Highlight on FYSB Grantees: Preventing Teen Pregnancy and Other Social Problems

Photograph of diverse teens smiling.

Grantees of the Family and Youth Services Bureau have long worked on multiple fronts, addressing many problems that youth and families may face, from homelessness and hunger to substance abuse and mental illness to low education levels and unemployment.

Many youth served by existing programs are also at risk for teen pregnancy and parenthood, which have seen an uptick in the past few years after a decade of decline. With attention focused on preventing young people from becoming parents too soon, a dozen grantees of FYSB’s Youth Division have accepted the challenge and were this fall awarded federal grants to combat teen pregnancy.

“If we can prevent teen pregnancy, then we can prevent so many other social problems for these teens as well as their children,” says Pat Fling, CEO of Big Brothers Big Sisters of Northern Nevada, in Reno.

Fling’s organization has a FYSB-funded mentoring children of prisoners program and will soon be testing the What Could You Do? teen pregnancy prevention program using a grant from FYSB’s Personal Responsibility Education Program Innovative Strategies, or PREIS, fund.

Nevada ranks high among states for the number of children with parents in prison there—about 30,000 young people—and for its teen pregnancy and birth rates. Fling says her organization has the tools to tackle both issues.

“Research shows that one-to-one mentoring prevents teen pregnancy,” she says. “We see this [teen pregnancy prevention] grant as a way to enhance what we’re already doing.”

BBBS of Northern Nevada will evaluate the effect of showing adolescent girls a series of videos that show girls their age dealing with questions related to sex, pregnancy, contraceptives and sexually transmitted diseases. The project will also include training and coaching for the girls’ mentors, enabling them to weave conversations about those topics into everyday conversations.

“There are different levels of comfort among mentors in talking about these things,” Fling says. “This will bring everyone’s comfort up.”

At the Children’s Home Society of West Virginia’s Parkersburg office, teen pregnancy prevention will fit into the organization’s work in the low-income neighborhood known as “midtown,” says Steve Tuck, director of planning and program development. The office already runs a FYSB-funded emergency shelter and transitional living program as well as a drop-in center for teens and a resource center for families.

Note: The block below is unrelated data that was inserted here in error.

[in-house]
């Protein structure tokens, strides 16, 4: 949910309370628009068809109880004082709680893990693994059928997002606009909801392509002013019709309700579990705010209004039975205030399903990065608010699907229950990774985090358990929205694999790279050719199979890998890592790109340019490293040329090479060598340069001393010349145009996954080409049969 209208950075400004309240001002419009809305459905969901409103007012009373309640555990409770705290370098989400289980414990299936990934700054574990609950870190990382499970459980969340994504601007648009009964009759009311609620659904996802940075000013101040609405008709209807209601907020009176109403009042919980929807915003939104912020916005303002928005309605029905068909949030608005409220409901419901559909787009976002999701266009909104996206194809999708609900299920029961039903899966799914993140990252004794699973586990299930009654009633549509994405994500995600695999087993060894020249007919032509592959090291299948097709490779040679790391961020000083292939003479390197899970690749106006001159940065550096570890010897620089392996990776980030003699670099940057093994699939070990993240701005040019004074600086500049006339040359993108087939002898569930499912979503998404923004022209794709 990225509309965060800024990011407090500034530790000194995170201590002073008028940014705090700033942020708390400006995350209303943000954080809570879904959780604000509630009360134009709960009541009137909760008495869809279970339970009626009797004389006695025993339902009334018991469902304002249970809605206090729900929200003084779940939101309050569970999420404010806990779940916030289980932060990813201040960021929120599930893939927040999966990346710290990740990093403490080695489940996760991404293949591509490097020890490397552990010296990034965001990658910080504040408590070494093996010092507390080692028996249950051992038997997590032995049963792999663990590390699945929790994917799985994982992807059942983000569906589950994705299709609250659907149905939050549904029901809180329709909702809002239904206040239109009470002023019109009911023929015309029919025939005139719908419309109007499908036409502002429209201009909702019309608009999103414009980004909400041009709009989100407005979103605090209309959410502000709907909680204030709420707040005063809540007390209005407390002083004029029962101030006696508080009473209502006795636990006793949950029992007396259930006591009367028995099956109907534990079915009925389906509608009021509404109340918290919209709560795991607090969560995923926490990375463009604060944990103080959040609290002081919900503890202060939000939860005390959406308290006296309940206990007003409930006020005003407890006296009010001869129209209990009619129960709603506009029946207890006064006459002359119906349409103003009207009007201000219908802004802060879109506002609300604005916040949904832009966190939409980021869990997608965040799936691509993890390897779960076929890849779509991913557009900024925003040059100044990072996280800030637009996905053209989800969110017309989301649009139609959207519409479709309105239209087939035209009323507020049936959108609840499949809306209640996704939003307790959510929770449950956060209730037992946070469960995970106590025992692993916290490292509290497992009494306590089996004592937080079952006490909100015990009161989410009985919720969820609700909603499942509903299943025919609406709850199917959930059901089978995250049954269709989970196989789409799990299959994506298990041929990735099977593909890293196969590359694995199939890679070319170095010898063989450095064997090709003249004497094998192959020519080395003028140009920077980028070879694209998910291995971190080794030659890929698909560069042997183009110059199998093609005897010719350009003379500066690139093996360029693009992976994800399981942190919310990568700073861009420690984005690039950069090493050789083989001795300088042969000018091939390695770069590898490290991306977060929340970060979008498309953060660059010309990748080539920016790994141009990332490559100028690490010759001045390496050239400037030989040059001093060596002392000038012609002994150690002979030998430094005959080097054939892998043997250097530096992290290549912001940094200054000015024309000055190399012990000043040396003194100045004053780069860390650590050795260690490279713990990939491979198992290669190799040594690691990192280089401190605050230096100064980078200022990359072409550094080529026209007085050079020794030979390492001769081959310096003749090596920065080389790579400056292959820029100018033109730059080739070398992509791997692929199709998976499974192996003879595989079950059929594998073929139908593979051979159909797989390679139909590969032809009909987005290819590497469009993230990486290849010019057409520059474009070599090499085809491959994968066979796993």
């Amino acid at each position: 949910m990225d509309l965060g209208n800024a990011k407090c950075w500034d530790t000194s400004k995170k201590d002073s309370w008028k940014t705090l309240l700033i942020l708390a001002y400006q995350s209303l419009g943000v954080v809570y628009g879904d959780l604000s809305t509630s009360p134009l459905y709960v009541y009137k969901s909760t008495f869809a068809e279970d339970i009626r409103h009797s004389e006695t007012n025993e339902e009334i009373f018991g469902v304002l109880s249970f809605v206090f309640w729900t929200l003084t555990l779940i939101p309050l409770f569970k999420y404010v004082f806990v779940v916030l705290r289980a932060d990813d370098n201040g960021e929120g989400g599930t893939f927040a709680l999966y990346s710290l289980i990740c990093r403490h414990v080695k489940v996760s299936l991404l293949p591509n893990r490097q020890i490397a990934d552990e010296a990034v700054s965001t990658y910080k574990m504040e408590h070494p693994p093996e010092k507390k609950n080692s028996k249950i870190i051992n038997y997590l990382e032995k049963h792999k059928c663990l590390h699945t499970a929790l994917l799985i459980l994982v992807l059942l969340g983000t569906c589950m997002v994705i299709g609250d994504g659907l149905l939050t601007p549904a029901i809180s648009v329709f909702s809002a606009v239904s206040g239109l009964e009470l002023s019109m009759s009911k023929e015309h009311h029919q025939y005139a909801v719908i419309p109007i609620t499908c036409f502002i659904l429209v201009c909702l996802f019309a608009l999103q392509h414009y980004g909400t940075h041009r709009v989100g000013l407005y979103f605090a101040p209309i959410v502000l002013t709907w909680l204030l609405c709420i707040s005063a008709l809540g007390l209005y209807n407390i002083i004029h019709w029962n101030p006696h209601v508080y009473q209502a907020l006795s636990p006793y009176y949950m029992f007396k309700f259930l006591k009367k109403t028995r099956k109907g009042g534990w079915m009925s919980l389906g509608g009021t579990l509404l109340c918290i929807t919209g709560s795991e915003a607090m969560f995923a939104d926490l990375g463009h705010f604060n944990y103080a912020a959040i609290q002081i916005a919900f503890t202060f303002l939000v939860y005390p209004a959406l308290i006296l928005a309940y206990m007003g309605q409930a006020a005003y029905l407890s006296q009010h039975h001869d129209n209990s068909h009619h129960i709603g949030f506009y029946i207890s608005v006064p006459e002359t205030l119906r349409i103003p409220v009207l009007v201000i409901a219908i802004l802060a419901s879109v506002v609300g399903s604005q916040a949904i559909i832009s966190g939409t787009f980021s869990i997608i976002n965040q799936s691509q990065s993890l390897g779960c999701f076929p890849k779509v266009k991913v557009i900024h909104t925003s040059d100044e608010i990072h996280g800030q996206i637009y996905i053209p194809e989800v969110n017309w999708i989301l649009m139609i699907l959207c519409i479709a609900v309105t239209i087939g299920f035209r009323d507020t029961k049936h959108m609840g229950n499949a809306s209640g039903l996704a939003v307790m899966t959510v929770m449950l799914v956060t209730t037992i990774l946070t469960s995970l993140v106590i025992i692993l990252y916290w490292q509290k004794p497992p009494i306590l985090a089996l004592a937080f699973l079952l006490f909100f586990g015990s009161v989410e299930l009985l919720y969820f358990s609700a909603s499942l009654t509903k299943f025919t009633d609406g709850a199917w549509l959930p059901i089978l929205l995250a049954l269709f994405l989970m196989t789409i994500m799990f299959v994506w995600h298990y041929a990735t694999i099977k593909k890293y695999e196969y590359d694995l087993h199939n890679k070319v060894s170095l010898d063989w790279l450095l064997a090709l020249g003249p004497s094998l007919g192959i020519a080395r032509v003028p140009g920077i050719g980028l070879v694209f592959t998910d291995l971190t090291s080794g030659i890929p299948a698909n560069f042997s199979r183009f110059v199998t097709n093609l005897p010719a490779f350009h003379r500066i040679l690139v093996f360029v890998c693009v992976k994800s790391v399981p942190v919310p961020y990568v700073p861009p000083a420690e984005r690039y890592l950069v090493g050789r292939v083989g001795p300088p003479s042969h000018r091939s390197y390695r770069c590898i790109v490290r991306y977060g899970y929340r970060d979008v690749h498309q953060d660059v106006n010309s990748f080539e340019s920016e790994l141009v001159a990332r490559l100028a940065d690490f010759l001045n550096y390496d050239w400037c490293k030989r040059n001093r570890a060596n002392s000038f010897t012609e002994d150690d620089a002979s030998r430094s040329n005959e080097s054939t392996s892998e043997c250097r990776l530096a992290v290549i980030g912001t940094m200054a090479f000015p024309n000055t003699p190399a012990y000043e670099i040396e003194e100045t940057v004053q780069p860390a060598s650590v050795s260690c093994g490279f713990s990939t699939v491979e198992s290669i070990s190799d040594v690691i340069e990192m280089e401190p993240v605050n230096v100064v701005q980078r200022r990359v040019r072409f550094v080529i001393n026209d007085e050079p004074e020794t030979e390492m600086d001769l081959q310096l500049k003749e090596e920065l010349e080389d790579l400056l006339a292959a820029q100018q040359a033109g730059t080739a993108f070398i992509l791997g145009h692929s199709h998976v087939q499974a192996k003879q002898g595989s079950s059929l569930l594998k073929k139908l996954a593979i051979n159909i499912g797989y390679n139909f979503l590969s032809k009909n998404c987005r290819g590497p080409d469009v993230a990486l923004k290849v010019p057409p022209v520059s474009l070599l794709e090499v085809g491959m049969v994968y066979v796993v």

Using a grant from the U.S. Department of Health and Human Services’ Office of Adolescent Health, The Children’s Home Society will replicate the evidence-based Carrerra model for preventing teen pregnancy. The model helps youth develop personal goals and a vision for the future while also educating them about sex and its consequences.

Children’s Home Society will recruit youth for its teen pregnancy prevention program from a middle school with which it also has a project to increase school attendance. Young people will be followed  from sixth through ninth grade, receiving intense after-school and summer programming 50 weeks a year.

Tuck sees the possibility that youth in the teen pregnancy prevention program, who live in a neighborhood blighted by poverty, unemployment, drugs and vandalism, could use the Children’s Home Society’s drop-in center or be referred to the emergency shelter through the school-attendance program.

“In our community," he says, "those needs sometimes blend."

FYSB’s Teen Pregnancy Prevention Program
The Office of Adolescent Health’s Teen Pregnancy Prevention Initiative

Youth Division grantees with Office of Adolescent Health Replication of Evidence-Based Programs grants (Tier 1)
Better Family Life, St. Louis, MO**
Children’s Home & Aid Society of Illinois, Granite City, IL*
Children’s Home Society of West Virginia, Charleston, WV***
Contra Costa Health Services, Martinez, CA*
Hawaii Youth Services Network, Honolulu, HI*
LifeWorks, Austin, TX*
San Diego Youth Services, San Diego, CA*
Sasha Bruce Youthwork, Washington, DC*
Youth Services of Tulsa, Inc, Tulsa, OK*

Youth Division grantees with Office of Adolescent Health Research and Demonstration Programs grants (Tier 2)
Volunteers of America of Los Angeles, Los Angeles, CA**

Youth Division grantees with FYSB PREIS (Personal Responsibility Education Program Innovative Strategies) grants
Big Brothers Big Sisters of Northern Nevada, Reno, NV**
Father Flannagan’s Boys Home, Boys Town, NE*

*Runaway and Homeless Youth
**Mentoring Children of Prisoners
***Runaway and Homeless Youth and Mentoring Children of Prisoners

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